Friday, May 22, 2015

Life Elevated in UTAH, which ROCKS, and the "Mighty Five"

Southern Utah is home to some of the most unique geologic formations in the world, and to five of America's most magnificent national parks: the "Mighty Five", with a Capital M.  Zion, Arches,
Bryce Canyon, Capitol Reef, and Canyonlands  National Parks, all unique, breathtaking, brilliant, exhilarating, relaxing, adventure-filled, awesome, and  incredible in their own right and in close proximity to one another.  How can your Life not be Elevated by a visit to one, two or all of these majestic destinations?  Not to mention Utah's impressive 43 state parks and numerous monuments which are no less stunning.
We feel quite fortunate that our route from our winter location in Boulder City/Lake Mead, Nevada up to Flaming Gorge in the NE section of Utah allows us to visit so many of these stunning destinations.
After another spectacular Winter in southern Nevada, we departed April 17th, headed north for Flaming Gorge Utah on the Green River where we will spend our summer volunteering for the U.S Forestry Service.  We will miss being in our beloved Oregon, where we luckily spent the past two summers near family and friends volunteering for a  BLM recreation site on Mt. Hood, but we are excited to explore a new area hiking, kayaking and fly fishing on the Green River and etc. etc.
We previously visited Arches, Canyonlands and Zion National Parks while traveling from Oregon to southern Nevada in October 2013, but had not had the privilege to enjoy the  remaining  two "Mighty Five", Bryce Canyon or Capitol Reef, so that is just what we are doing as we slowly meander up to NE Utah for a fun-filled summer at scenic Flaming Gorge National Recreation Area.

I used to think Arches was my 'favorite' Utah national park, that is until we recently visited Bryce Canyon and fell in love with the hoodoos.  Now I've decided it's impossible to have a 'favorite' Utah national park as they are all so diverse, special and gorgeous in their own unique way.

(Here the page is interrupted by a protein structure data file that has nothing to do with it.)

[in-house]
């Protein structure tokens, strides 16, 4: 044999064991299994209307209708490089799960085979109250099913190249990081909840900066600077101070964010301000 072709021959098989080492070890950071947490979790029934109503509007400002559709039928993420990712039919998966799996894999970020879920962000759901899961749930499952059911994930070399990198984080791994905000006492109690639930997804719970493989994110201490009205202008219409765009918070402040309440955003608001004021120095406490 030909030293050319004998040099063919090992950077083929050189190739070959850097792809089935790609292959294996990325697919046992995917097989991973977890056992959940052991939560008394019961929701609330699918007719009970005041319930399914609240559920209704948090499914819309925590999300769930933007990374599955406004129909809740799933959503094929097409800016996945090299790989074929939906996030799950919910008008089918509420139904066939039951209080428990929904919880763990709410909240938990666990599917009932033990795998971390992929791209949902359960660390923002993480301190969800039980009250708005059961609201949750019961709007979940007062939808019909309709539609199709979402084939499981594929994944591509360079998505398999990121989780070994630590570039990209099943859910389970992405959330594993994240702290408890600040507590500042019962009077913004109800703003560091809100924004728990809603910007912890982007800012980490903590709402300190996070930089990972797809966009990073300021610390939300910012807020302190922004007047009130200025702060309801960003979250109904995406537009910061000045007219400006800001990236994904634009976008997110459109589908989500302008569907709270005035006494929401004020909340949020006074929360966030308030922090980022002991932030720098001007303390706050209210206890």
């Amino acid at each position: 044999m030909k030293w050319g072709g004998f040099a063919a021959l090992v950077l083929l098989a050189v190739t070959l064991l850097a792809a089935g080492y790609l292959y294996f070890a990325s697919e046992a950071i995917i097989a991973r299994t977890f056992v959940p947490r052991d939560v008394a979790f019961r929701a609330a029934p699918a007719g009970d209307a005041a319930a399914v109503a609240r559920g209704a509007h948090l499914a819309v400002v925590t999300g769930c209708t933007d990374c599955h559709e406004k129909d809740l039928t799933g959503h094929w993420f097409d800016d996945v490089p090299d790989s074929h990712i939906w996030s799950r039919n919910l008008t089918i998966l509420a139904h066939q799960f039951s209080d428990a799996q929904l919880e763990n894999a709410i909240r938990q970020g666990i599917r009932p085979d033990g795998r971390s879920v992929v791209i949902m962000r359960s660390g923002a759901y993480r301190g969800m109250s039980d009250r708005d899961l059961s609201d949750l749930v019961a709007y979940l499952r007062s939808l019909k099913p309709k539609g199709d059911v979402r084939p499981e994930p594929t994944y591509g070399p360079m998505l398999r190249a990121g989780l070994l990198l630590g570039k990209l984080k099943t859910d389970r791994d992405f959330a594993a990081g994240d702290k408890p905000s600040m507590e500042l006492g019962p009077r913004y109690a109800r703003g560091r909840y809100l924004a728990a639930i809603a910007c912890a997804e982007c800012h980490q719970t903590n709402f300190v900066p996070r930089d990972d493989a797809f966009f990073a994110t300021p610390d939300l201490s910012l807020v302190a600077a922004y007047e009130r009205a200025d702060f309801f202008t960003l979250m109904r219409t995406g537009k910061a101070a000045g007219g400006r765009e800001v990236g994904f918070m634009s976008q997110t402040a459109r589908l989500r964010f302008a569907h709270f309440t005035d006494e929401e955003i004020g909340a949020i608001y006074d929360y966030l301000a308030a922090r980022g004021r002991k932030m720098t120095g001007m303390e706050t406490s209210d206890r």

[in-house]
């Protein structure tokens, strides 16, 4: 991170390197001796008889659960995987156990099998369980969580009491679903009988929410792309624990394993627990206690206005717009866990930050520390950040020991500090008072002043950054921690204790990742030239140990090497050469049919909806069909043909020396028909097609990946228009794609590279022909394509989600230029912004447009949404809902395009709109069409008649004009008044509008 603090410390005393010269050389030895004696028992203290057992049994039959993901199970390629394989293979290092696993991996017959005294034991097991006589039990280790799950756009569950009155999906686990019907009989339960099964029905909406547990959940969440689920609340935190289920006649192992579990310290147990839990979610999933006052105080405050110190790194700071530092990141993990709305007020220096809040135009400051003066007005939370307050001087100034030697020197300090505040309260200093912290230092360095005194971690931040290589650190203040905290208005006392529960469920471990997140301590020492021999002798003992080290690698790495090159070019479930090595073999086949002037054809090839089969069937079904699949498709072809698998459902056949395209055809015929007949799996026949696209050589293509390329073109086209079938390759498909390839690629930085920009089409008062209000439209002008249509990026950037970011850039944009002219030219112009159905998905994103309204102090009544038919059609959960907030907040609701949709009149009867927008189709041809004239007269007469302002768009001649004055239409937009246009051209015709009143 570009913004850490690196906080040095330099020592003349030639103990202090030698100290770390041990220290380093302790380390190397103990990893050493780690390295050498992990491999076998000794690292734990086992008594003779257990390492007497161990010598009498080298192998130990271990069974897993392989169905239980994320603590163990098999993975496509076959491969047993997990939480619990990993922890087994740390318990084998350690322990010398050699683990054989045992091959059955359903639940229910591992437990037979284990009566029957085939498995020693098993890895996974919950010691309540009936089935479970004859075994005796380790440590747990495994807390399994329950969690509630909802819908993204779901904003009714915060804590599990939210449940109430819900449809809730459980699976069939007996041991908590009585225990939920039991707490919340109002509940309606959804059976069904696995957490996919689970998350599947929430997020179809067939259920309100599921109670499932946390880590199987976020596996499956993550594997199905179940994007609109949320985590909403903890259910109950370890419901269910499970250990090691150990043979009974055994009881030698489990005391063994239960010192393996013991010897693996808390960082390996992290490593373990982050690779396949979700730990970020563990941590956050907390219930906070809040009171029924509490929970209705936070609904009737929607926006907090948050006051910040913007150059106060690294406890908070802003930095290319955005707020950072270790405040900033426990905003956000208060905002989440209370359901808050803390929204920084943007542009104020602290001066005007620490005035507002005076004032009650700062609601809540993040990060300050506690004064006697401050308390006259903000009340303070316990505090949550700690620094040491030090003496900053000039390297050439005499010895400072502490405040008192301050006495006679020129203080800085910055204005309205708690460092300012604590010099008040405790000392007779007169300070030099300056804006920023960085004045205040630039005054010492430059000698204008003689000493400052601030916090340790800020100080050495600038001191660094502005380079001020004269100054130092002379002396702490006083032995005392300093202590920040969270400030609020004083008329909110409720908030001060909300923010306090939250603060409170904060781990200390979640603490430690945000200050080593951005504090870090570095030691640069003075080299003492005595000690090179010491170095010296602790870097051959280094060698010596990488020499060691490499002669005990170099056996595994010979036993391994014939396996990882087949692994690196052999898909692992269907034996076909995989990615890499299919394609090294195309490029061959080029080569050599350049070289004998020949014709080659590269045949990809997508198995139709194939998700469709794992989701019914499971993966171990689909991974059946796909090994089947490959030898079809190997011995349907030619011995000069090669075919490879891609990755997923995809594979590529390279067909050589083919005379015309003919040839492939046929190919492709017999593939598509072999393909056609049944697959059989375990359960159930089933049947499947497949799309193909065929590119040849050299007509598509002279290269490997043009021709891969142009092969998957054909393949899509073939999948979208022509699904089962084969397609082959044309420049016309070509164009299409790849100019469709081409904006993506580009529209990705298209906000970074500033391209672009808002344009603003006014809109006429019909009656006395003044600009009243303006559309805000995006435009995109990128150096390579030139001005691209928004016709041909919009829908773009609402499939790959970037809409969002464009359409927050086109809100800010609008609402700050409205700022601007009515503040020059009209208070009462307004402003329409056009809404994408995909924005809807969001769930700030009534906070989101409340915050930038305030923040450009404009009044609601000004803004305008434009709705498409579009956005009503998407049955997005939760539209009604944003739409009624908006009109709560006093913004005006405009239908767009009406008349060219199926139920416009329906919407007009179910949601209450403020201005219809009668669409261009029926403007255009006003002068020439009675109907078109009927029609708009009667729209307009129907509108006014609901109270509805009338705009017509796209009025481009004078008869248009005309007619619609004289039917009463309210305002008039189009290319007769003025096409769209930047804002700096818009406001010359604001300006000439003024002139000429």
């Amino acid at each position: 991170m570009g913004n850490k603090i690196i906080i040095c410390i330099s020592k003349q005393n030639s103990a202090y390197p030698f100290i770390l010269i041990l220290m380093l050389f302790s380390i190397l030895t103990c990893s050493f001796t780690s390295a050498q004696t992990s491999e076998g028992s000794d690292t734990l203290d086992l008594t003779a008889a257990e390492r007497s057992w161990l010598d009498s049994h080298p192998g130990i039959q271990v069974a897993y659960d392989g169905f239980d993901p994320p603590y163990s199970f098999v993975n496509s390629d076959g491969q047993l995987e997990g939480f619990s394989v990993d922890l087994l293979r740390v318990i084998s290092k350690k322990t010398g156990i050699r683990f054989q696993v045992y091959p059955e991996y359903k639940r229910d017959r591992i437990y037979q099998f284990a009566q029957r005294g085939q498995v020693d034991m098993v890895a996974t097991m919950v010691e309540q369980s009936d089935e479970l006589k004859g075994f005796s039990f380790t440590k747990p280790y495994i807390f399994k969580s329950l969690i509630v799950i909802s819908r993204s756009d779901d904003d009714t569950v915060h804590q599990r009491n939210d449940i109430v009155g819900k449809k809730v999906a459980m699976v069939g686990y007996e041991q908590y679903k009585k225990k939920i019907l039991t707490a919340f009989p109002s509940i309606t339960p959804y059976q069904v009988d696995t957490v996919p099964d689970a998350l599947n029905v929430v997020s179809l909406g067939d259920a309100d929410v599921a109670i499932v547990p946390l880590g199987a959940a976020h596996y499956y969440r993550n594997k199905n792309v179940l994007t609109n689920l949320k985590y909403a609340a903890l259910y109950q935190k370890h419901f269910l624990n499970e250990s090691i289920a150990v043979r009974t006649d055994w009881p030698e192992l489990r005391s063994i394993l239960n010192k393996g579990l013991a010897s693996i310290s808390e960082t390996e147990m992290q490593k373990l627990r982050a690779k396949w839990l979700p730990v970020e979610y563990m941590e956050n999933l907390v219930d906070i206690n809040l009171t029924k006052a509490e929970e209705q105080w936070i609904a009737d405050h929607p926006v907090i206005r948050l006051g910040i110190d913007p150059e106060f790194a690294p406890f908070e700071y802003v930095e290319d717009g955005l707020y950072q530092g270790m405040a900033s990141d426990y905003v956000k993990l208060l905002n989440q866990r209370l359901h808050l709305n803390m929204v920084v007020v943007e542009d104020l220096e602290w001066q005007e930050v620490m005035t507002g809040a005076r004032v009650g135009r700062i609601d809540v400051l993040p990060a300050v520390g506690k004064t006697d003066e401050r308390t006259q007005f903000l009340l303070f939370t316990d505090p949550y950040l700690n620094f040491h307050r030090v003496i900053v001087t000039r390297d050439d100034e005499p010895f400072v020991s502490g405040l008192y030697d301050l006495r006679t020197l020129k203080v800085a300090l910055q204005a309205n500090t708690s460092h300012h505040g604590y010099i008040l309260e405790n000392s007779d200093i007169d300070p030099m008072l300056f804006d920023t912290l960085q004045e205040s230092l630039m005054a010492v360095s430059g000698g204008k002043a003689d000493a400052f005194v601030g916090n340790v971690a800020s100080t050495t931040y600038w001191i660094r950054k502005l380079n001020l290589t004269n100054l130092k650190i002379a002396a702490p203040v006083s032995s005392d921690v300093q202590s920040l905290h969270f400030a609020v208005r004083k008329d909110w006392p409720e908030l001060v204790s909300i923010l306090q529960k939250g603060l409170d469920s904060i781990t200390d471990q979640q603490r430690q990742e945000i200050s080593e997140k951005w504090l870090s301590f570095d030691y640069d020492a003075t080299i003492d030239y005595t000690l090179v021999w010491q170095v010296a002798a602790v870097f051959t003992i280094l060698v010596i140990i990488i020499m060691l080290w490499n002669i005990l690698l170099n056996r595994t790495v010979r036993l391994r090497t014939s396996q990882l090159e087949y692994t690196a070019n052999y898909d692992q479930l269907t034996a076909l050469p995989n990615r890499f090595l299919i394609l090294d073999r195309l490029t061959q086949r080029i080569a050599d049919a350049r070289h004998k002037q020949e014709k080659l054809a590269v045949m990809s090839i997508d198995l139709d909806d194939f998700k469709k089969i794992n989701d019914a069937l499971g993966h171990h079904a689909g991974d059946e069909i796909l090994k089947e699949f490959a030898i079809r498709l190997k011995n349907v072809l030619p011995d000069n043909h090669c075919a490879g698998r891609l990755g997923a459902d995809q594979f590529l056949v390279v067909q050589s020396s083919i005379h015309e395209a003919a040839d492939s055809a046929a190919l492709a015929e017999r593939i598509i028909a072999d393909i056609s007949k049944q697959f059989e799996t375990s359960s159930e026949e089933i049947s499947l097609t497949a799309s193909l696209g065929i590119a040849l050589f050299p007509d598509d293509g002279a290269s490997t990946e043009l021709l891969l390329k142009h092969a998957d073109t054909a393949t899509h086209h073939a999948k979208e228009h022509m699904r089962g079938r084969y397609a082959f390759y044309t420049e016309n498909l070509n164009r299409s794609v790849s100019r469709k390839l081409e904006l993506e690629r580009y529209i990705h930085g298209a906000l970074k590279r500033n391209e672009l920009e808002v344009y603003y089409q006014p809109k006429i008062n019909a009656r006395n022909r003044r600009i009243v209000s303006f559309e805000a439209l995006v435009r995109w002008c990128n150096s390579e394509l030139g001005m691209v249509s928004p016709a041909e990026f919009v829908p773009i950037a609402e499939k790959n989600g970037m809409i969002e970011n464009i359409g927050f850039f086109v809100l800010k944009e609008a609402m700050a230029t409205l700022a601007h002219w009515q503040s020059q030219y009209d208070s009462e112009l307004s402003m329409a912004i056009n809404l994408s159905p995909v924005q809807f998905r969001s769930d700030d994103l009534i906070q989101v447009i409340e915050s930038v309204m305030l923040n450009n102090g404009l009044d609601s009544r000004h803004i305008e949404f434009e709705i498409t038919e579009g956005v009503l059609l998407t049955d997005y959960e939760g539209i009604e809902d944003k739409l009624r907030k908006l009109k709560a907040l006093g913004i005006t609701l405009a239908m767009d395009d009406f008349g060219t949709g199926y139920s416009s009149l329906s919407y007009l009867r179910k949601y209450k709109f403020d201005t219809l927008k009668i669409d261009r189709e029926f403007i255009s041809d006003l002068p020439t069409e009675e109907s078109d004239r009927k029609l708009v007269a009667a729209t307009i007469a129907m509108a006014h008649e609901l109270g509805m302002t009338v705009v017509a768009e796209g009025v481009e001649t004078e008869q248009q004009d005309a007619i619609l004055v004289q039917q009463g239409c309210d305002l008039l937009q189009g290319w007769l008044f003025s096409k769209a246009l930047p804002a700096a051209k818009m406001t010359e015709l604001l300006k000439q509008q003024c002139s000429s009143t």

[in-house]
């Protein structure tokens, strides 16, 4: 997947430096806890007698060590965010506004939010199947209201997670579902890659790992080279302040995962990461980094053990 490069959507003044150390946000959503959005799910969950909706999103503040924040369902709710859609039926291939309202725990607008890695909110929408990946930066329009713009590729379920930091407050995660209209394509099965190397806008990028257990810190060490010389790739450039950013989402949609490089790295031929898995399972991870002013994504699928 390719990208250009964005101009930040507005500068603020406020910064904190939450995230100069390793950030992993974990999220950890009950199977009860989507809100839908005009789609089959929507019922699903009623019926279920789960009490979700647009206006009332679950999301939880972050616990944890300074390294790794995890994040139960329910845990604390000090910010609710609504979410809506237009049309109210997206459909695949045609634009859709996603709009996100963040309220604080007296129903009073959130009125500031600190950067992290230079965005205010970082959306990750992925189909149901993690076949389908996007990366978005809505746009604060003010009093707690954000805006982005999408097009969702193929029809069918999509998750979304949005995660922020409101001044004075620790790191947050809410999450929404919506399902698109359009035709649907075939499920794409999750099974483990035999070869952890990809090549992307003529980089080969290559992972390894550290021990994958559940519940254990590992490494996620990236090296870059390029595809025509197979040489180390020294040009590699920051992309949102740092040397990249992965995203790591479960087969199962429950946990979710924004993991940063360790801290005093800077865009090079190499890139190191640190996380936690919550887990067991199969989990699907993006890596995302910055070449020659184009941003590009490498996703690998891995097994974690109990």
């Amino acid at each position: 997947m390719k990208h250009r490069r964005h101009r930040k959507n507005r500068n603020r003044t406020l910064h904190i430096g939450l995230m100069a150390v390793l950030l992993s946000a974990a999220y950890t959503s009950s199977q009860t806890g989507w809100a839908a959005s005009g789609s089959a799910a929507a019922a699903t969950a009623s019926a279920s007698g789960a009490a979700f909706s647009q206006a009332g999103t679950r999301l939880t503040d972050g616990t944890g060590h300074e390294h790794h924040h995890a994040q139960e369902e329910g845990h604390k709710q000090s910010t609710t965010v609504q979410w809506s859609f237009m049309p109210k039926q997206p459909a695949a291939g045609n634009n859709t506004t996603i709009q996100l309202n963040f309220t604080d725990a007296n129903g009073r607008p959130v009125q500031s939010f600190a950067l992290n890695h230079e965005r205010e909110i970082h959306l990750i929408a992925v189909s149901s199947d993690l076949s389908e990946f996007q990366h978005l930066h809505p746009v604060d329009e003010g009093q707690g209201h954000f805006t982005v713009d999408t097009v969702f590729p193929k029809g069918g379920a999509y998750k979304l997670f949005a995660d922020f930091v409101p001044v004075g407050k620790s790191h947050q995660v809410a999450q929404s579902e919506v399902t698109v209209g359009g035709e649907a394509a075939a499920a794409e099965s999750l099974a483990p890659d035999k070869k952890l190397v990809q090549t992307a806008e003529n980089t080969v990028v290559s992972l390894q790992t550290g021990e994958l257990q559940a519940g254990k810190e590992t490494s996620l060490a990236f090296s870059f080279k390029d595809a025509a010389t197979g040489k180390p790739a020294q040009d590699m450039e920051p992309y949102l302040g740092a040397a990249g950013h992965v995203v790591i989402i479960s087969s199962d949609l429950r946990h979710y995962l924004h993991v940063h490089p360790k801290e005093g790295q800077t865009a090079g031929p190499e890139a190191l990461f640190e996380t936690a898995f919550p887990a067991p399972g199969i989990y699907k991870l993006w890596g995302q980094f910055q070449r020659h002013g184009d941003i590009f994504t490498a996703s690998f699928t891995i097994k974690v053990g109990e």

Delicate Arch  @ Arches National Park

'Hoodoos' at Bryce Canyon National Park

Limestone columns or pillars are sculpted by rain into bulbous spires called hoodoos.  It's fun to hike above them or below them, and numerous trails allow either.
Navajo/Queens Garden Loop Trail             (Hoodo you think you are?)

We were thrilled to experience the sweet treat of SNOW one day, even though we had to dig really deep for our gloves.

Natural Bridge
We decided to spend a month in Torrey, Utah because it's the 'Gateway to Capitol Reef National Park'  and the opportunity to thoroughly explore this 'new' park for us, and  the numerous state parks and monuments close by.  Plenty to see and do in a months time.  Capitol Reef is another natural gem and impressive Utah 70 mile long national park that is part of the famous Waterpocket Fold.
Soon we will be continuing further north, spending time in Palisades State Park and Antelope Island State Park before arriving at Flaming Gorge, but for now, we will continue to enjoy the unlimited recreational and hiking opportunities available to us, and our "Life Elevated" here in awesome Utah.

Capitol Reef National Park

                                                        Fremont River and old Mormon Orchards, (Fruita)  in Capitol Reef Valley

Chimney Rock

Cohab Canyon Slot Canyon

The "Castle"
                                                    Juniper Tree - Windblown
Gopher SnakeS
Cathedral Valley  Temples of Moon and Sun
Cassidy Arch     (named for the outlaw Butch Cassidy)

                                                       Hickman Bridge

                                                                                       Saddle Up!

Saturday, January 10, 2015

HOPS; Growing, Harvesting and Brewing HOPS makes for a HOPPY summer in Oregon

What a sweet treat to have the privilege of growing our own HOPS at my brothers home in NW Oregon this past summer and then after harvesting, using it for our own home beer brewing.
After arriving May 1st  for another summer of volunteering for a BLM recreation site on Mt. Hood Oregon, we immediately planted the 2 mail order HOPS plants that were waiting for us at my brothers home, 20 miles away. (No, not male order)  The Glacier HOP plant and Mt. Hood HOP plant were both 2 inches tall when we planted them with a south exposure and twine rope to grow up.